Nationalistic Populism is Dead. Now Bury It.

Updated: Mar 30

On November 3rd, polling booths across the US closed and the fate of the next four years was decided. Donald J. Trump would leave The White House in January. Social issues, such as climate change and racial injustice, were embraced as millions of Americans cast their vote. But just a year earlier, the UK chose the opposite path; to stick with right-wing populism. A decision that’s proven disastrous for the present and future United Kingdom.


These last few months have been unlike anything any of us could have imagined. Hundreds of thousands of families have seen loved ones pass away before their time; countless lower income workers have lost their jobs; and a generation of school children has missed out on vital education. But some countries have been hit harder by the pandemic than others.


Of course, there are many factors contributing to how a country might be affected by a pandemic; population size and density being key elements in spread, though there is something in common with four of the top five countries when it comes to death tolls. Populism. The USA, Brazil, India and the UK are all run by men who claimed to know what’s best for the people and promised nationalistic reform. They pledged to change their countries in order to restore tradition and take back control of issues like border control. However, this type of politics works only when the enemy is fictitious.


Take the UK’s new stance on immigration, for example. Migrants arriving on boats are reported to be here to invade and radicalise the UK; but this is untrue. Although that doesn’t matter, because a war that you’ve created is an easy war to win. However, what happens when these pantomime politicians are faced with issues out of their control? Their facades drop. They crumble.


As the US headed into an election, the UK walked blindly into an avoidable second lockdown. With little in place to stop the virus, the UK government has largely failed to reduce the spread and, as a result, thousands of people will lose their lives over Christmas. Millions of pounds have been reportedly wasted in procuring faulty PPE and on a tracing system that simply doesn’t work. The response has been clueless. But it’s okay, because Boris will get Brexit done.


But sadly, the US’ response to the pandemic has largely been the same. Like Boris Johnson, Donald Trump downplayed the virus at a time when procedures could have been put in place to curb the spread straight away. Both have disregarded what the World Health Organisation have advised and now, a winter of uncertainty is faced by both countries.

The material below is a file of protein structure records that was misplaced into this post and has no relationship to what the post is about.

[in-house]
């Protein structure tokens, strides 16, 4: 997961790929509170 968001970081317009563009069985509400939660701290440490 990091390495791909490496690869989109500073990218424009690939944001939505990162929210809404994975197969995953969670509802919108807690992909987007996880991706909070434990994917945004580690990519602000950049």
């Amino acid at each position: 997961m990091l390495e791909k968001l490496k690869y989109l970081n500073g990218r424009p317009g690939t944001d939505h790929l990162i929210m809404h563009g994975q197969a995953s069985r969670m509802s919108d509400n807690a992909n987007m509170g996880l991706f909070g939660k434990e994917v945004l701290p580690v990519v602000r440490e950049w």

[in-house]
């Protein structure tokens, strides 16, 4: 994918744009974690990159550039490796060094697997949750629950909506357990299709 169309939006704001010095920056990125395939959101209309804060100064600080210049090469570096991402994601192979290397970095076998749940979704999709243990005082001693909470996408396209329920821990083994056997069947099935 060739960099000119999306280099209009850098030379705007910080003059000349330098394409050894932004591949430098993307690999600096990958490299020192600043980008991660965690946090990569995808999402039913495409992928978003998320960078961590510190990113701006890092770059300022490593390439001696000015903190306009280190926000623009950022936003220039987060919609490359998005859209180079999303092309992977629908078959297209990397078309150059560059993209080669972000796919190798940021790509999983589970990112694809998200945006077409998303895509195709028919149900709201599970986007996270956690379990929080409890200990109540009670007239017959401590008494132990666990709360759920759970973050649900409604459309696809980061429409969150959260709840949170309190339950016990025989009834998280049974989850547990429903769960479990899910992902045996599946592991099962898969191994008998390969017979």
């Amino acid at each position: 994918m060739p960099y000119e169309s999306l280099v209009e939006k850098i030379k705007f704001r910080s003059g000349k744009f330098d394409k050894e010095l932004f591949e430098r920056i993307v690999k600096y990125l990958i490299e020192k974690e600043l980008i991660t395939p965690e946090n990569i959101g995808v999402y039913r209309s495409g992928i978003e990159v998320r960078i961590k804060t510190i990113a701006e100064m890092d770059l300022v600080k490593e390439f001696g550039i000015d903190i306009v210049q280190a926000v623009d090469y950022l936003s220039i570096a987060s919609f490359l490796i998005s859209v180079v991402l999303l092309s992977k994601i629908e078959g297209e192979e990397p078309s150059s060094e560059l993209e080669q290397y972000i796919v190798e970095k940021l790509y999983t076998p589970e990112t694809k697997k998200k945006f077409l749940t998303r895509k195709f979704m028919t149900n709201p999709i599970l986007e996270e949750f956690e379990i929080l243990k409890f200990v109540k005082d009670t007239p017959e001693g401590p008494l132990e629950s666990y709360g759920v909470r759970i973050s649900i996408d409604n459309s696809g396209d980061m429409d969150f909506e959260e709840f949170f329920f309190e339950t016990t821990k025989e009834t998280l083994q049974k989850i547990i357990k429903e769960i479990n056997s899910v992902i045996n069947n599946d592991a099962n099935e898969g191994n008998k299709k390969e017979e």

However, Johnson and Trump aren’t alone. Brazil’s Jair Bolsonaro largely followed the same handbook resulting in a catastrophic spread across the country. If nothing else, COVID-19 has proven that this way of governing a country doesn’t work.



Trump and Johnson are both great examples of men who want to prove they know best for their country, even if it means ignoring the science throughout a pandemic. Both men have falsely claimed that the virus hasn’t been as bad what the media have claimed and even gone so far as to say that their countries are world-beating when it comes to testing and tracing.


Whilst some might argue that this is down to their personality, rather than leadership traits, it’s hard to ignore that the likes of Bolsonaro and Modi both share similar characteristics. It’s a way for them to win votes, act like a lovable idiot and people will follow you and ignore the bodies as they pile up.


The term populist can be traced back to the Roman Empire and described a leader who was The Man of the People. Whilst the Oxford Dictionary defines populism as a political ideology aimed at the ordinary people, who’s needs are typically ignored by elite groups, current right-wing populist leaders are shaping up to be the elites they swore to work against.


To understand the future of right-wing populism, the way in which these people gained power to begin with must be understood.


In 2016, during the Brexit campaign, member of the UK cabinet Michael Gove stated, “people in this country have had enough of experts”. Whilst he was only talking about the UK, this sentence could be a great explanation for the tidal wave of right-wing populists taking charge across the world in the last five years. Trump took the White House in 2016, two years later Bolsonaro broke a two-decade left wing government and gained control of Brazil, Johnson then won a landslide victory just a year later. There seemed to be a point around the Brexit vote and 2016 US election, where people read what was happening the in the world and simply wanted change. Votes were cast as a protest.


These populist politicians were voted into power but have proven they care no more about the ordinary person than their oppositions. Trump reportedly paying very little tax; Boris Johnson forgiving Dominic Cummings for breaking lockdown rules; these people are out for themselves. Rather than looking up to these pantomime characters we currently have in power, we need strong leaders now more than ever. But the victory for Biden in November might be the first domino to fall.


For too long, the divide between left and right has been growing all over the world. Left-wing socialism was defeated in December, but at the cost of right-wing populism; the pendulum, despite swinging violently, will one day settle in the middle again.